The Latest: New Mexico Highlands University Hikes Tuition—Associated Press
A rural state university in New Mexico approved a tuition hike as student costs rise within one of the nation's most affordable public higher education systems in response to the state's budget crisis.
Regents at New Mexico Highlands University voted Friday to adopt a 7.5 percent tuition increase in anticipation of new state funding cuts. They described a desperate effort to retain talented faculty and avoid program cuts or furloughs.
The decision extends recent tuition hikes to four of the state's seven main public colleges and a community college in Santa Fe, as administrators grapple with major financial uncertainties.
All state spending on higher education institutions was vetoed in early April, amid an escalating feud with the Democratic-led Legislature over how to resolve a state budget crisis.
Navajo Coal Plant Closure Could Cause 1,000 Job Losses—Associated Press
Officials in remote areas of Utah and Arizona say the recent decision to shut down a coal-fired power plant in northern Arizona is expected to cause about 1,000 job losses in an area already struggling with high unemployment.
Owners of the Navajo Generating Station in Page, Arizona, voted earlier this year to close the plant and the coal mine that supports it by 2019.
The plant employs 500 people, mostly Navajo, and is considered important to the local economy. A Peabody Energy coal mine that supplies the plant employs 430 people.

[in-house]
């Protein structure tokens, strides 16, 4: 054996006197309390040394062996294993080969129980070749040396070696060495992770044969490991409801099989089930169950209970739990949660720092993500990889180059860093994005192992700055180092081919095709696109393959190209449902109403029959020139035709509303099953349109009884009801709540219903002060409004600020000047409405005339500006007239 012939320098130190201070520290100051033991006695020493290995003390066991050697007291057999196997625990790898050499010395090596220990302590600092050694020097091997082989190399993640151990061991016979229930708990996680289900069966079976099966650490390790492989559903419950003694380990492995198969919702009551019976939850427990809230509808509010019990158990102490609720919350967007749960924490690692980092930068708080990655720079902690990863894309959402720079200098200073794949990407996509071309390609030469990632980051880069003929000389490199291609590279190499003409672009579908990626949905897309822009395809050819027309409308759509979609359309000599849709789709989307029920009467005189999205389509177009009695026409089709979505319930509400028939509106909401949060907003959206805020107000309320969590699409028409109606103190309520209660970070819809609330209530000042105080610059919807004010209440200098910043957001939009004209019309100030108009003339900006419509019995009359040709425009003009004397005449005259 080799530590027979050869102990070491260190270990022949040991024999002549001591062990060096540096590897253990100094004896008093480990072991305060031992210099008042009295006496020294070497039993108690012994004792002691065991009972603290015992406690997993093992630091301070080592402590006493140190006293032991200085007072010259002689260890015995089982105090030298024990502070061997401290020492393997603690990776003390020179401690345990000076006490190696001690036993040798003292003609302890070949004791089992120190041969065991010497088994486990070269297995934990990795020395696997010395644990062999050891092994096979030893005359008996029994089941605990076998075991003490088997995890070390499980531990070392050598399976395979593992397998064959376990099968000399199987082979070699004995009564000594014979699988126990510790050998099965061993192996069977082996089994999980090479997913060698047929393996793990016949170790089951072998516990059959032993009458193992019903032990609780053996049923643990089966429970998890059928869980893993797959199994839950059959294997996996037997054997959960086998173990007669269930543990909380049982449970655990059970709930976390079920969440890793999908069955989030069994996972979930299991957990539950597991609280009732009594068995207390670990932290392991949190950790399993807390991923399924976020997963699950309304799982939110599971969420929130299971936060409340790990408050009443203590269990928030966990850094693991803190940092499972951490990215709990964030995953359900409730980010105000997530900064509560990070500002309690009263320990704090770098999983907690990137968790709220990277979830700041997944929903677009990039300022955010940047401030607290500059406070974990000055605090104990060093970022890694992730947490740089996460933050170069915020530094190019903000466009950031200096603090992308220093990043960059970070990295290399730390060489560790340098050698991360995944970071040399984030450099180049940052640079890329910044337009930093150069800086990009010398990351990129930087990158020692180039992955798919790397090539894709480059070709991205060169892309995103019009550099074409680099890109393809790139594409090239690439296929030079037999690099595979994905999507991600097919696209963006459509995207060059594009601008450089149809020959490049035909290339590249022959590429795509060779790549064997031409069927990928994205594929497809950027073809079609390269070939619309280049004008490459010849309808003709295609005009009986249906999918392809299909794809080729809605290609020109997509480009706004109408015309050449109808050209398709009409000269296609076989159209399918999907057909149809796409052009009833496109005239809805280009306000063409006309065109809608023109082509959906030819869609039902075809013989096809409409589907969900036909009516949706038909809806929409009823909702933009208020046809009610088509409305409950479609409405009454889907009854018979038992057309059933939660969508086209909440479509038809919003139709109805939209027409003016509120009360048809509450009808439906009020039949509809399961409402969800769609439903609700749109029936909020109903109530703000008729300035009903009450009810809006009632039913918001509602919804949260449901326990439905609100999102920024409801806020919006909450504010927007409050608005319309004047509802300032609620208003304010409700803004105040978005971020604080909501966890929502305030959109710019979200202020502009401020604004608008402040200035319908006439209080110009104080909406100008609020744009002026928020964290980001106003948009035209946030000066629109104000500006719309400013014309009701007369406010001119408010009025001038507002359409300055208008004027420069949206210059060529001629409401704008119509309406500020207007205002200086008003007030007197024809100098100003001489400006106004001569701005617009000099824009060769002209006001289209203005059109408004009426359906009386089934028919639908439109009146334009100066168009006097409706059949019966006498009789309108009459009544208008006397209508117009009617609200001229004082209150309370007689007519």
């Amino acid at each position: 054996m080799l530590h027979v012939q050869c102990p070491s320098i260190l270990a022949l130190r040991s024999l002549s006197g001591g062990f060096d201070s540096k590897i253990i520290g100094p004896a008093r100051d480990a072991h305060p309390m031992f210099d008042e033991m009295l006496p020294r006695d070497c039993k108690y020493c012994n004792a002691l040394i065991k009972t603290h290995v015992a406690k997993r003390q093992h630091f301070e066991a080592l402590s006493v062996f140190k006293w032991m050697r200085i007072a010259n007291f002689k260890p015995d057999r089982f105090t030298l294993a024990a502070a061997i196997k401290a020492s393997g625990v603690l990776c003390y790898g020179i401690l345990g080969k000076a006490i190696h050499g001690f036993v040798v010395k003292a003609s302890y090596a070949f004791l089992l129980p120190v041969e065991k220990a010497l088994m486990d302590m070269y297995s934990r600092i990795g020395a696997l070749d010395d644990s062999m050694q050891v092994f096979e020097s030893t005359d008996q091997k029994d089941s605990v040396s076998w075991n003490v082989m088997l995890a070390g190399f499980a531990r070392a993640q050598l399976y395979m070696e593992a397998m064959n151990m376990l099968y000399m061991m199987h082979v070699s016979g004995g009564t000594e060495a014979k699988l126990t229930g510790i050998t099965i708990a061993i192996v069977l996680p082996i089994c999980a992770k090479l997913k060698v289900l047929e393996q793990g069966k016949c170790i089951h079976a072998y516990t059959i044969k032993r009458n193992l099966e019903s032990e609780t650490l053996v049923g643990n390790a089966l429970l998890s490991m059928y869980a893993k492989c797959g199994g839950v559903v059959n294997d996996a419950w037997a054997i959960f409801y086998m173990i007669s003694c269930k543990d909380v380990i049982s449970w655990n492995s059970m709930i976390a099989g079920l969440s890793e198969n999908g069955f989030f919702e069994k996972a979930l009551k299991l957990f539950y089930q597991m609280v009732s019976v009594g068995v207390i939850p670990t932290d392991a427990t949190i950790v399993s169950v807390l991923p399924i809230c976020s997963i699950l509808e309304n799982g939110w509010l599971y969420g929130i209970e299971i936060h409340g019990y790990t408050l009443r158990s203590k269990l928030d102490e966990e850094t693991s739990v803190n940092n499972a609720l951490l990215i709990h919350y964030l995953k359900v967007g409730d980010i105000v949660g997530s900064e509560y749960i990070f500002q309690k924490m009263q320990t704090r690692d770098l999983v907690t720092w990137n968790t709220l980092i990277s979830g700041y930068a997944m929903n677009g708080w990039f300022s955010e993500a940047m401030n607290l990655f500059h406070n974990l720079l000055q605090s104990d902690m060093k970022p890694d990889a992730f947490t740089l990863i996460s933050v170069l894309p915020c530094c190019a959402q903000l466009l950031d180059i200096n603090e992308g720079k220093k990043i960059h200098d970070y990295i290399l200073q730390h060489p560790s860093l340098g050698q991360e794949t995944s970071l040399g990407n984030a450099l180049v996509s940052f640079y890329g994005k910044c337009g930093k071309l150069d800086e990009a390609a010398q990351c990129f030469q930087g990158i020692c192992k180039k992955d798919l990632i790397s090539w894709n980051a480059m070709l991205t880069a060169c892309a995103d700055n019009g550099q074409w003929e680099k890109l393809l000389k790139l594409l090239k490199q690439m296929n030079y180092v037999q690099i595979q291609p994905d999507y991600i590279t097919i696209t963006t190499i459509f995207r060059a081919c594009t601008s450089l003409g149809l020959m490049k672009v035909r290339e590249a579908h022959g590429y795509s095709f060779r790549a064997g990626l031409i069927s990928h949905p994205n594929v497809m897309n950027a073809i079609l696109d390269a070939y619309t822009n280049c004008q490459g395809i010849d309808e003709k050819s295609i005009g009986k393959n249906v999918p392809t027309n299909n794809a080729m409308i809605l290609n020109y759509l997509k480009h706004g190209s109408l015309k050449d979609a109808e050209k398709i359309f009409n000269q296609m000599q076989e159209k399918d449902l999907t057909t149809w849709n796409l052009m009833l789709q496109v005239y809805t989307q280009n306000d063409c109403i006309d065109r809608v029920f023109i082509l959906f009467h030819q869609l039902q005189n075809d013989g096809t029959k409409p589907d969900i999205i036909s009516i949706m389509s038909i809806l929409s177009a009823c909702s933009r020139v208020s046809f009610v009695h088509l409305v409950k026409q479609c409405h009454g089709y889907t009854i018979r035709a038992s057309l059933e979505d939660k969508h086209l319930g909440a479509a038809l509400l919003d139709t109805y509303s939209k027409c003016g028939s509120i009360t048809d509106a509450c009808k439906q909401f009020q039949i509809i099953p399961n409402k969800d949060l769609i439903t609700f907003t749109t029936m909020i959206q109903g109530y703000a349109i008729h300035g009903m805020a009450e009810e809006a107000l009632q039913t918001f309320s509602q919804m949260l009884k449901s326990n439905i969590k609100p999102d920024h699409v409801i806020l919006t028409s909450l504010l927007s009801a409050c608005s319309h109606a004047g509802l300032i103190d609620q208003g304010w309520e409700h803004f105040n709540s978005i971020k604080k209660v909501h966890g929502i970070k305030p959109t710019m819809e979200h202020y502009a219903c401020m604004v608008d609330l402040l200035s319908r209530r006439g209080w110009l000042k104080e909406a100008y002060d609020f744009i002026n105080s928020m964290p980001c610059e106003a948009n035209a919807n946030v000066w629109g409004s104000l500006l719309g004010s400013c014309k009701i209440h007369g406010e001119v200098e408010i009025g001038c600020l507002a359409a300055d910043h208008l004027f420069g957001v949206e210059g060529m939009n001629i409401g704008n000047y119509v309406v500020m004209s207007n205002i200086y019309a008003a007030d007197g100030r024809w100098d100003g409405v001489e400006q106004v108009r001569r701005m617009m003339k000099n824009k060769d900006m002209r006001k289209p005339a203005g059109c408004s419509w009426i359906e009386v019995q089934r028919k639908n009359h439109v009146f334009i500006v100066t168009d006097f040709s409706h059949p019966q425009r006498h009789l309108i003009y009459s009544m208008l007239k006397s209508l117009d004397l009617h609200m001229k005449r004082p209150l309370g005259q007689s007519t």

Jerry Williams, a plant worker and Lechee Chapter president of the Navajo Nation, said the economic hit will extend to relatives because residents on the reservation often take up jobs far away to help out families back home.
Study Finds Health Care Overhaul Would Burden New Mexico—Associated Press
An analysis commissioned by an Albuquerque-based advocacy group on poverty issues has found that Republican plans to overhaul Medicaid health care would likely shift billions of dollars in costs to New Mexico's state government by 2026.
The study released Thursday by the New Mexico Center on Law and Poverty concluded that New Mexico state government would be compelled to pay an additional $3 billion from 2020 to 2026 to maintain current levels of Medicaid coverage and services.
New Mexico is one of the 31 states that expanded Medicaid coverage under the Affordable Care Act to adults with incomes up to 138 percent of the federal poverty level. The state's uninsured rate has been cut in half since 2013 with the expansion.
Under the Republican plan, costs to the state would increase substantially for new expansion patients and those who drop out and return, starting in 2019. That would likely cost the state an average of $427 million a year between 2020 and 2026, according to the analysis by University of New Mexico researcher Kelly O'Donnell. Rolling back the expansion could syphon even more federal dollars away from the state.